the strong solution to the absorption temperature. It is Since the design has to be based on the generator, the our belief that by lowering the LiBr solution flow rate, choice of such an absorption chiller for low and by modifying the heat exchanger layout, the COP temperature applications leads to a too large absorber will become in the same range as for conventional and evaporator. Hence, in the summertime when the district heating demand is low, a combined heat and Dmitri Glebov, Tekn.DrViktoria Martin, Tekn.Dr EXPERIMENTAL RESULTS
Optimisation of the low temperature driven absorption
chiller is carried out by means of a tailor-made simulation program. This program consists of two main modules: heat transfer calculations (heat transfer dynamic) and heat and mass balances for the wholecycle. The second part of the simulation program was completed during the first project phase: Klimat 21. In order to complete the first part of the simulation program, experimental research has been undertaken utilising equipment of different scale.
District heating temperature and LiBr solution flow rate effect on the chiller capacity and COPA 1,15 MW pilot chiller was installed at ChalmersTechnological Institute in May year 2000 and started Figure 1. District heating temperature influence on the to operate in June [3]. The main features of the chiller that the chiller is flexible with respect to thegeometrical configuration hence being adaptable the surfaces for heat and mass transfer are of lamella type instead of the commonly used tubularheat exchangers; new heat transfer additive is used instead of 2- extra preheating heat exchanger is installed before the generator in order to increase energy extra subcooling heat exchanger is installed before the absorber in order to decrease LiBr solution’s temperature and utilise the absorber heat transfersurface for the absorption purpose only.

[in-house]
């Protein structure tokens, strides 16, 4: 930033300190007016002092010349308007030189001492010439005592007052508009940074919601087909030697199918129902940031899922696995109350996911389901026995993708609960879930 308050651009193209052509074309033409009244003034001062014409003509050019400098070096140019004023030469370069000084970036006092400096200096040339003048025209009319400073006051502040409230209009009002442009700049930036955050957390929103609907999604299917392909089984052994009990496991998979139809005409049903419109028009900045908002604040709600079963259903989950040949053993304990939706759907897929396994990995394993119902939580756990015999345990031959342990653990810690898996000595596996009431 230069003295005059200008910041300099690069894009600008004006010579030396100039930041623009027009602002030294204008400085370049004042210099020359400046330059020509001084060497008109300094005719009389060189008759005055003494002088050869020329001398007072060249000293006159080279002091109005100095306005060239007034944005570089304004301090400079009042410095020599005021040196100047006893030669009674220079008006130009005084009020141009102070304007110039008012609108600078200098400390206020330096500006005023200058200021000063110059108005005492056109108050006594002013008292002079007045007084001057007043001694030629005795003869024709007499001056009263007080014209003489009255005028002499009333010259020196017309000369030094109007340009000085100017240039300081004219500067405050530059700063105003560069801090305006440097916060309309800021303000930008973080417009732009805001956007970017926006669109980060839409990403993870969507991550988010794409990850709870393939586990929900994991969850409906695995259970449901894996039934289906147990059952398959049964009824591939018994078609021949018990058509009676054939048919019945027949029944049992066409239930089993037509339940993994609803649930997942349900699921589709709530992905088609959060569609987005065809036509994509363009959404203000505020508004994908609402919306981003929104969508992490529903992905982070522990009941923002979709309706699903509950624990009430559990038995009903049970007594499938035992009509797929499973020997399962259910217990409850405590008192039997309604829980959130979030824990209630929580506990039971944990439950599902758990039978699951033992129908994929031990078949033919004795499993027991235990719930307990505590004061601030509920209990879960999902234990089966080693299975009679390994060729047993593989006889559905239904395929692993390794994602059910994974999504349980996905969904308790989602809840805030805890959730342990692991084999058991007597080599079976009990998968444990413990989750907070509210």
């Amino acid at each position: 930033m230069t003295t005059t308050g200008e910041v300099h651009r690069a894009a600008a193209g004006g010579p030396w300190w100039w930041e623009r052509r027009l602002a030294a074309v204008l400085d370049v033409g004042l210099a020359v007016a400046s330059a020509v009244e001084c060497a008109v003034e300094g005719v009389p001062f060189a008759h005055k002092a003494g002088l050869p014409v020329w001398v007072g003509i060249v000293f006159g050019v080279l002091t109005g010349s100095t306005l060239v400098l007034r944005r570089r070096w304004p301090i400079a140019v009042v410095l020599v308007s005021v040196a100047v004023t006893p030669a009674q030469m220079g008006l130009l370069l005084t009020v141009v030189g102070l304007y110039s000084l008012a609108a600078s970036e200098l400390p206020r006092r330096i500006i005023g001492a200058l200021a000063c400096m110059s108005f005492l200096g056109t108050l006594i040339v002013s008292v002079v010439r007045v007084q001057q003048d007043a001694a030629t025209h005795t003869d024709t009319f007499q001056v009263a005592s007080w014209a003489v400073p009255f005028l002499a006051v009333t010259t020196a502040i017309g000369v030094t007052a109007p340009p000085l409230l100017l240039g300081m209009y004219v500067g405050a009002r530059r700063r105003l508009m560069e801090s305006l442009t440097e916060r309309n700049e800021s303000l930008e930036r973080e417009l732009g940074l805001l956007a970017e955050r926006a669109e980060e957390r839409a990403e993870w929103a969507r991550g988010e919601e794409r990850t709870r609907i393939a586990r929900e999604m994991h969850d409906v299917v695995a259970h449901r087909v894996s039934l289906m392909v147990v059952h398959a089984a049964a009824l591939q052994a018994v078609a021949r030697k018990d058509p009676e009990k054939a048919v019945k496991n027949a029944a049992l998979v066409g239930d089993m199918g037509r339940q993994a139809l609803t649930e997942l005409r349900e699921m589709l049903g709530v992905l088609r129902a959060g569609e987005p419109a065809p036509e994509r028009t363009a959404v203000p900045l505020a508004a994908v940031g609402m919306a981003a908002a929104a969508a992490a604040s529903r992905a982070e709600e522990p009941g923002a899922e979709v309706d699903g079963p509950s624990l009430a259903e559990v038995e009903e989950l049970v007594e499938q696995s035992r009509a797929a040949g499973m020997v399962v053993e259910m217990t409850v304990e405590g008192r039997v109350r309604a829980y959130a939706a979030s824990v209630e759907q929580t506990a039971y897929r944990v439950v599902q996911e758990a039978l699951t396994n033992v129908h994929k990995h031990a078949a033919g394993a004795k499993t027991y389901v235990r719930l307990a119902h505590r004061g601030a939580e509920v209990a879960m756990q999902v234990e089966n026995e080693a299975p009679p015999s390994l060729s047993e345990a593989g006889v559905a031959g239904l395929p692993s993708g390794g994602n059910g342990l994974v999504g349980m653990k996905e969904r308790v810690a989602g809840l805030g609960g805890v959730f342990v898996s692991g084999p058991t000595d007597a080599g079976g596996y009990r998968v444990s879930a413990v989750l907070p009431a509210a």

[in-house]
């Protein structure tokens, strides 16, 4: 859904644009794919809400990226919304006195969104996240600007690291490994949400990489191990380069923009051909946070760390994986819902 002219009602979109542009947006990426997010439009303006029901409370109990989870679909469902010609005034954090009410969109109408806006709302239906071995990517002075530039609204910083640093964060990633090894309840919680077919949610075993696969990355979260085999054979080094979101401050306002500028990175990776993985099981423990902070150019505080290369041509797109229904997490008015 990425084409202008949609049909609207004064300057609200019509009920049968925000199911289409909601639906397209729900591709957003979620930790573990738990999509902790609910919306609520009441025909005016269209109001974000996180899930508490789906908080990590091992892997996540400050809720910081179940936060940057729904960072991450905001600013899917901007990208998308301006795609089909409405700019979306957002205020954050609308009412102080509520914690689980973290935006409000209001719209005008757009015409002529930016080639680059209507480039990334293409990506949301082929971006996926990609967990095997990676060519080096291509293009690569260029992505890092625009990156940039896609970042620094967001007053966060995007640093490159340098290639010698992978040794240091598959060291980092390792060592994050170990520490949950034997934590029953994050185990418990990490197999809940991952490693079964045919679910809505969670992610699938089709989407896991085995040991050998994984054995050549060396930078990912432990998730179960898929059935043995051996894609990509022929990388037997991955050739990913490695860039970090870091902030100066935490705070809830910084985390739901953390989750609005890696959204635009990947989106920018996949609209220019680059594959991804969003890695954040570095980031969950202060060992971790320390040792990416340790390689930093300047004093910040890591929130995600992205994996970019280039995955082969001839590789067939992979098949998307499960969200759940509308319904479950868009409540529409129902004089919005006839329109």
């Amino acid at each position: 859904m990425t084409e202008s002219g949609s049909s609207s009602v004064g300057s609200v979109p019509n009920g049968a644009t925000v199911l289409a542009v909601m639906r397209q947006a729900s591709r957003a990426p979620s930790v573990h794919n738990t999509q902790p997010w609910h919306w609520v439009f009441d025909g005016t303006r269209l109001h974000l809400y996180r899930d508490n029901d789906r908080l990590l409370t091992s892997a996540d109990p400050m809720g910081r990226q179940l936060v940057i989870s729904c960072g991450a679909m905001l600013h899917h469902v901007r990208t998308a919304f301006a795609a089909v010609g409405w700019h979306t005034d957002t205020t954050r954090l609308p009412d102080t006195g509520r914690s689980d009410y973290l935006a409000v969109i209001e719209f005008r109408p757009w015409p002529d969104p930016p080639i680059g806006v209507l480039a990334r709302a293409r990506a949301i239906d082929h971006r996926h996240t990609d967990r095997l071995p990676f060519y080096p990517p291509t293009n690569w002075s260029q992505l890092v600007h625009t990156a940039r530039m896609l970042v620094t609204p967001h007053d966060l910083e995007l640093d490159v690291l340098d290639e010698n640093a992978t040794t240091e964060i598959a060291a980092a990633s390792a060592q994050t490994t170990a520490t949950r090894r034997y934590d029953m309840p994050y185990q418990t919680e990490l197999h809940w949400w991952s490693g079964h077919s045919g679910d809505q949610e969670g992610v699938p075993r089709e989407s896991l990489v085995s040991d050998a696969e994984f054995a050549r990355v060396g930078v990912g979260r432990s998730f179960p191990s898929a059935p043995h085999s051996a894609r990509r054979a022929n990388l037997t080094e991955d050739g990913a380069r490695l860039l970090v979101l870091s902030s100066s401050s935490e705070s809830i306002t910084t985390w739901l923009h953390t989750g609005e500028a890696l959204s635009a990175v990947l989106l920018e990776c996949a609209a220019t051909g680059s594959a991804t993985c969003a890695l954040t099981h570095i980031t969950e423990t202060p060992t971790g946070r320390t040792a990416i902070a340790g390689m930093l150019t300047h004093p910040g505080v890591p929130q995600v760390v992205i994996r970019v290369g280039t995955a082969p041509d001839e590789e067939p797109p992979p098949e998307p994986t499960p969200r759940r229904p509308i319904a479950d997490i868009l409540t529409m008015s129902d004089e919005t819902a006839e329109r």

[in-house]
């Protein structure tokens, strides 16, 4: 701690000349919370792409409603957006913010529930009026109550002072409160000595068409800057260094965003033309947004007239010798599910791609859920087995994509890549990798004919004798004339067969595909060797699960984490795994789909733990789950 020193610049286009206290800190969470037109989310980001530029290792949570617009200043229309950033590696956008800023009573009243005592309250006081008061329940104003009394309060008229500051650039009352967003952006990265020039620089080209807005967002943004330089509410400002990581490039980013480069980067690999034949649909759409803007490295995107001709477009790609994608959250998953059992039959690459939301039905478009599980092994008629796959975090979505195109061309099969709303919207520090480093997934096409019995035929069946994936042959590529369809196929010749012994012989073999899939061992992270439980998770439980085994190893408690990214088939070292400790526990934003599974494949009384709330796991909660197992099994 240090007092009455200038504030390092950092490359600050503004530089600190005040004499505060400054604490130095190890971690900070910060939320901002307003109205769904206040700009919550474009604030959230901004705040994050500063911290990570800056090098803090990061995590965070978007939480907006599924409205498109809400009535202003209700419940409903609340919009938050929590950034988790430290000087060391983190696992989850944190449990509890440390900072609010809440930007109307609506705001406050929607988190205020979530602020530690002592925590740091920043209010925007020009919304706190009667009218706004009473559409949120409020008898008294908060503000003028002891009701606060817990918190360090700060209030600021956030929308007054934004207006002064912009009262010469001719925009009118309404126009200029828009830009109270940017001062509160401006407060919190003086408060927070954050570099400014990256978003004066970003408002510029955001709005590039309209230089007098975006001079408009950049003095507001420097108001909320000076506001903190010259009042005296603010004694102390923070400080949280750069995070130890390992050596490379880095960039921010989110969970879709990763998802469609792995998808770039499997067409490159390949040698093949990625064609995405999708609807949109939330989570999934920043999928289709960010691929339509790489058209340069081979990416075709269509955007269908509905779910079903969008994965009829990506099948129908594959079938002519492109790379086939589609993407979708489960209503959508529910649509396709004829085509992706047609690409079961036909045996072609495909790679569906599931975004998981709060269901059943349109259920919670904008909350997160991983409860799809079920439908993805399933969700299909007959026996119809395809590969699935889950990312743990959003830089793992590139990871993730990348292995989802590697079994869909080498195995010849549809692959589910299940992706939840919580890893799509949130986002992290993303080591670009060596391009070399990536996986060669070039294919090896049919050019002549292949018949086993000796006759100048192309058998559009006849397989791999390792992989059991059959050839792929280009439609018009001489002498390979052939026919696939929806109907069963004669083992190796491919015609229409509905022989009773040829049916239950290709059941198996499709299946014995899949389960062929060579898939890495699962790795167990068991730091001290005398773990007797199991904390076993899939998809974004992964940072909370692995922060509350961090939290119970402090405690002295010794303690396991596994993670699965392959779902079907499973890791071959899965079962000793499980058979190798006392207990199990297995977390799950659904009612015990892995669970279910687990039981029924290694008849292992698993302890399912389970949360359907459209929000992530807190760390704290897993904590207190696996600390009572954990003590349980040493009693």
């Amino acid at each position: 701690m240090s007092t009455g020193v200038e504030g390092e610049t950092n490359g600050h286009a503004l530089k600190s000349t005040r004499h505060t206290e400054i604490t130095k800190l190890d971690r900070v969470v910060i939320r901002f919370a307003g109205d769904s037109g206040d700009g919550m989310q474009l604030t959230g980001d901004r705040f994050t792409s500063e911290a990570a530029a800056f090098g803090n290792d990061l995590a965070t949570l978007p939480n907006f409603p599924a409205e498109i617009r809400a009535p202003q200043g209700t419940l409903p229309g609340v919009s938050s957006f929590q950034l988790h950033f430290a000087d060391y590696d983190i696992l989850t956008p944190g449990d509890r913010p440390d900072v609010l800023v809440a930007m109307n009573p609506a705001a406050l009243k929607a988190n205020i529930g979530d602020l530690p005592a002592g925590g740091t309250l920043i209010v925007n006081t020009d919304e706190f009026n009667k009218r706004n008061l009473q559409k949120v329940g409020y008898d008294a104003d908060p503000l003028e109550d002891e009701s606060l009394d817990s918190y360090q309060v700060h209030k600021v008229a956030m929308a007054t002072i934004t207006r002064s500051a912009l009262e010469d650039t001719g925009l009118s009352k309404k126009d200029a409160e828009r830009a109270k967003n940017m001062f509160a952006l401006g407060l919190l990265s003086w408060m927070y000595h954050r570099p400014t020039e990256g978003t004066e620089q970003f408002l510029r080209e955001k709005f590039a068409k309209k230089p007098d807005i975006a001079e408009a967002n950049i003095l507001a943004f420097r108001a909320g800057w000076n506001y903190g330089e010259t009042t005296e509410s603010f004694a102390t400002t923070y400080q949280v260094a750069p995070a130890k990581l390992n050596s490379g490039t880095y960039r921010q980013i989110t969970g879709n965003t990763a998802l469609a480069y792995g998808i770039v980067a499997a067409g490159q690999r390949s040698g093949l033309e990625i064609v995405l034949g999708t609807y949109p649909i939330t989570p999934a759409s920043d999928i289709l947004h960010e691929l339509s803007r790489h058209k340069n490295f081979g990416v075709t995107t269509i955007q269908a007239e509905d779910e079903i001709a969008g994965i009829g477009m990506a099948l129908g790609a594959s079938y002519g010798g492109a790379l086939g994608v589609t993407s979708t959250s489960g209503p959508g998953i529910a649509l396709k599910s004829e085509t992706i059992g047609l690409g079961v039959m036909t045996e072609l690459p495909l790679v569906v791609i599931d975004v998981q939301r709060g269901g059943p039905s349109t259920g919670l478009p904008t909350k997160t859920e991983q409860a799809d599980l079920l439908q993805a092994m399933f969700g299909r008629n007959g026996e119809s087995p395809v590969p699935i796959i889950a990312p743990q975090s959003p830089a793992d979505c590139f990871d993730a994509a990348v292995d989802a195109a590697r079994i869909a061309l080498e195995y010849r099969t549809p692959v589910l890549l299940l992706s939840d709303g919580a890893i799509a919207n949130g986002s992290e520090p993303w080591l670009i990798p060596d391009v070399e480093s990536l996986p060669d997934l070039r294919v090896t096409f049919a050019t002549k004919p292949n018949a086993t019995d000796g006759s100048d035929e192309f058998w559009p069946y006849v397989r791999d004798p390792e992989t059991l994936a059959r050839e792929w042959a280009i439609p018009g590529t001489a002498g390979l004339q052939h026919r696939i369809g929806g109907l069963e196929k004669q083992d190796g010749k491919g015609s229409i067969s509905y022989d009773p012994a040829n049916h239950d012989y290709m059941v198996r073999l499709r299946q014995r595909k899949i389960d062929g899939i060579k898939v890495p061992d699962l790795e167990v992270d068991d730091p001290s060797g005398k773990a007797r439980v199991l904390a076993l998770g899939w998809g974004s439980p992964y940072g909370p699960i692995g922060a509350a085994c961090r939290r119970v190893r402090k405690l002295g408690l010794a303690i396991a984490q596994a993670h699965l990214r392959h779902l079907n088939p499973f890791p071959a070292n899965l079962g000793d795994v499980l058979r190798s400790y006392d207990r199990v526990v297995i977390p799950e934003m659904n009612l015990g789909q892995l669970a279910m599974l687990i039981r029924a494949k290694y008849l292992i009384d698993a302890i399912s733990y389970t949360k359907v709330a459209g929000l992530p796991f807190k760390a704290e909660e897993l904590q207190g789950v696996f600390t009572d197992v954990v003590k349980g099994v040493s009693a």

Since the district heating temperature and solution’s Figure 2. LiBr solution flow rate influence on the flow rate are important parameters, a number of tests varying these have been carried out [2]. The districtheating temperature was varied between 70 and 90 0C.
Effect of the district heating temperature on thecooling capacity of the chiller is shown on Figure 1.
District heating temperature has significant effect on the chiller efficiency. Under higher district heatingtemperature stronger LiBr solution can be delivered from the generator which subsequently will result in better absorption, lower pressure and bigger temperature difference in the evaporator.
Effect of the LiBr solution’s flow rate on the cooling capacity and COP (coefficient of performance) is shown on Figures 2 and 3 respectively. As can be seenfrom Figure 2, higher flow rates resulted in higher capacity of the chiller. Also, coefficients of performance values tend to slightly increase and they Figure 3. Solution flow rate influence on the COP. Dmitri Glebov, Tekn.DrViktoria Martin, Tekn.Dr appear to reach maximum at 18,2±0,2 kg/s: At this transfer surface is of lamella-type. Lamella is a thin flow rate, further increase does not seem to improve plate with spot-welded construction that serves as a the COP. This phenomenon can be explained by considering the following: higher solution flow rateresults in intensive heat transfer in the absorber as well The experimental facility consisted of a hot water as in the generator thus resulting in higher capacity.